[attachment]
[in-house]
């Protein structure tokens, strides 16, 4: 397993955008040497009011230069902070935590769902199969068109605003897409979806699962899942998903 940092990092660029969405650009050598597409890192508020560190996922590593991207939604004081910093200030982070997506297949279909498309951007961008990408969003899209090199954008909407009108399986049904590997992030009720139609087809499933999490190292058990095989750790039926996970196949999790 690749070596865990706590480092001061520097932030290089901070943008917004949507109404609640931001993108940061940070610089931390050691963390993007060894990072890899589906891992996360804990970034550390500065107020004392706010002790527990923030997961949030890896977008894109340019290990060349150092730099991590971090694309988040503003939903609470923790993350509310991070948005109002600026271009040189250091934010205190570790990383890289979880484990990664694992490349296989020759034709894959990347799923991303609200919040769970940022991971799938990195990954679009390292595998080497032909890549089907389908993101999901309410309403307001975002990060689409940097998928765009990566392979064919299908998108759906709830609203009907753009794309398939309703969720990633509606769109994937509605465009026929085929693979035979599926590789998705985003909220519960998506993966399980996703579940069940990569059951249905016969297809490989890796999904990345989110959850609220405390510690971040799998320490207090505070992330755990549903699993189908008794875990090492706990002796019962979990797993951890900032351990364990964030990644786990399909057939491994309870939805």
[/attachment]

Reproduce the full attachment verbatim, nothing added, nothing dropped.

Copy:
[in-house]
């Protein structure tokens, strides 16, 4: 397993955008040497009011230069902070935590769902199969068109605003897409979806699962899942998903 940092990092660029969405650009050598597409890192508020560190996922590593991207939604004081910093200030982070997506297949279909498309951007961008990408969003899209090199954008909407009108399986049904590997992030009720139609087809499933999490190292058990095989750790039926996970196949999790 690749070596865990706590480092001061520097932030290089901070943008917004949507109404609640931001993108940061940070610089931390050691963390993007060894990072890899589906891992996360804990970034550390500065107020004392706010002790527990923030997961949030890896977008894109340019290990060349150092730099991590971090694309988040503003939903609470923790993350509310991070948005109002600026271009040189250091934010205190570790990383890289979880484990990664694992490349296989020759034709894959990347799923991303609200919040769970940022991971799938990195990954679009390292595998080497032909890549089907389908993101999901309410309403307001975002990060689409940097998928765009990566392979064919299908998108759906709830609203009907753009794309398939309703969720990633509606769109994937509605465009026929085929693979035979599926590789998705985003909220519960998506993966399980996703579940069940990569059951249905016969297809490989890796999904990345989110959850609220405390510690971040799998320490207090505070992330755990549903699993189908008794875990090492706990002796019962979990797993951890900032351990364990964030990644786990399909057939491994309870939805």